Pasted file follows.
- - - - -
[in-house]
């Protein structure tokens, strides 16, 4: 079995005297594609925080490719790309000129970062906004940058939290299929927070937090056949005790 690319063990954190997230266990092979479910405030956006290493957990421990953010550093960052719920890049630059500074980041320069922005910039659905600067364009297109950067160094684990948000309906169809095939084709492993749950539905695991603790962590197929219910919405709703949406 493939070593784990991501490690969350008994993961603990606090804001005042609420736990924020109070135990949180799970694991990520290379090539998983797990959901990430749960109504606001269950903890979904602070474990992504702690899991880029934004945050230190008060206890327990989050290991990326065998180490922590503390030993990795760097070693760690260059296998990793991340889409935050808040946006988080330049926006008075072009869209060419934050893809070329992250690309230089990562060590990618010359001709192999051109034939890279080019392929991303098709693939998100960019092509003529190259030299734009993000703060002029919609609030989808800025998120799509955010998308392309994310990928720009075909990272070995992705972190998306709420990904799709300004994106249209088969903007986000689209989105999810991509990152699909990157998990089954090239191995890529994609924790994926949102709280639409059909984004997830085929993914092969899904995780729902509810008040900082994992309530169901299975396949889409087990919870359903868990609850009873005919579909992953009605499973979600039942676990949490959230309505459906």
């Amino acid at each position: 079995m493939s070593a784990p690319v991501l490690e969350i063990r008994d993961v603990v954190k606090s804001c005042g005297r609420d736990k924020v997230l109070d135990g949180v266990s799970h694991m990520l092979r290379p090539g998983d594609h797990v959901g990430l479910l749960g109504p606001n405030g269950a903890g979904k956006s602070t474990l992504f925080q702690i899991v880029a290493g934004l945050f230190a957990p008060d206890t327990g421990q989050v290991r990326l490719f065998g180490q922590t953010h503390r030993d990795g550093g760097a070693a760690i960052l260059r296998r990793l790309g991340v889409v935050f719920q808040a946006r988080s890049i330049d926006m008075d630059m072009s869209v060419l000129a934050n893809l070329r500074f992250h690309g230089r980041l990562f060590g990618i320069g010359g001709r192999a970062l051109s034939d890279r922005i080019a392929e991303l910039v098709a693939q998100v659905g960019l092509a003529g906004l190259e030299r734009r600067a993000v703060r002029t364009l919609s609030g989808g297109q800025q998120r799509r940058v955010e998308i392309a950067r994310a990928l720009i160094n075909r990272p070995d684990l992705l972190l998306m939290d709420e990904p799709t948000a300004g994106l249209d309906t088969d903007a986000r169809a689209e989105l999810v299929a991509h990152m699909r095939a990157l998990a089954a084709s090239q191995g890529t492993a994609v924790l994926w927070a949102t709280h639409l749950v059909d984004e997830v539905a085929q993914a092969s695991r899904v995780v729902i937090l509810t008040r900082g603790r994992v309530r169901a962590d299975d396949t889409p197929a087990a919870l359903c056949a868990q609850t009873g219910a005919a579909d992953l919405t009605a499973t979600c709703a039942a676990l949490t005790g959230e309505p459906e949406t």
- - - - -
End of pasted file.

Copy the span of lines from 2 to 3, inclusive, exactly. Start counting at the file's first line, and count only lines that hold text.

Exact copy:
């Protein structure tokens, strides 16, 4: 079995005297594609925080490719790309000129970062906004940058939290299929927070937090056949005790 690319063990954190997230266990092979479910405030956006290493957990421990953010550093960052719920890049630059500074980041320069922005910039659905600067364009297109950067160094684990948000309906169809095939084709492993749950539905695991603790962590197929219910919405709703949406 493939070593784990991501490690969350008994993961603990606090804001005042609420736990924020109070135990949180799970694991990520290379090539998983797990959901990430749960109504606001269950903890979904602070474990992504702690899991880029934004945050230190008060206890327990989050290991990326065998180490922590503390030993990795760097070693760690260059296998990793991340889409935050808040946006988080330049926006008075072009869209060419934050893809070329992250690309230089990562060590990618010359001709192999051109034939890279080019392929991303098709693939998100960019092509003529190259030299734009993000703060002029919609609030989808800025998120799509955010998308392309994310990928720009075909990272070995992705972190998306709420990904799709300004994106249209088969903007986000689209989105999810991509990152699909990157998990089954090239191995890529994609924790994926949102709280639409059909984004997830085929993914092969899904995780729902509810008040900082994992309530169901299975396949889409087990919870359903868990609850009873005919579909992953009605499973979600039942676990949490959230309505459906």
């Amino acid at each position: 079995m493939s070593a784990p690319v991501l490690e969350i063990r008994d993961v603990v954190k606090s804001c005042g005297r609420d736990k924020v997230l109070d135990g949180v266990s799970h694991m990520l092979r290379p090539g998983d594609h797990v959901g990430l479910l749960g109504p606001n405030g269950a903890g979904k956006s602070t474990l992504f925080q702690i899991v880029a290493g934004l945050f230190a957990p008060d206890t327990g421990q989050v290991r990326l490719f065998g180490q922590t953010h503390r030993d990795g550093g760097a070693a760690i960052l260059r296998r990793l790309g991340v889409v935050f719920q808040a946006r988080s890049i330049d926006m008075d630059m072009s869209v060419l000129a934050n893809l070329r500074f992250h690309g230089r980041l990562f060590g990618i320069g010359g001709r192999a970062l051109s034939d890279r922005i080019a392929e991303l910039v098709a693939q998100v659905g960019l092509a003529g906004l190259e030299r734009r600067a993000v703060r002029t364009l919609s609030g989808g297109q800025q998120r799509r940058v955010e998308i392309a950067r994310a990928l720009i160094n075909r990272p070995d684990l992705l972190l998306m939290d709420e990904p799709t948000a300004g994106l249209d309906t088969d903007a986000r169809a689209e989105l999810v299929a991509h990152m699909r095939a990157l998990a089954a084709s090239q191995g890529t492993a994609v924790l994926w927070a949102t709280h639409l749950v059909d984004e997830v539905a085929q993914a092969s695991r899904v995780v729902i937090l509810t008040r900082g603790r994992v309530r169901a962590d299975d396949t889409p197929a087990a919870l359903c056949a868990q609850t009873g219910a005919a579909d992953l919405t009605a499973t979600c709703a039942a676990l949490t005790g959230e309505p459906e949406t």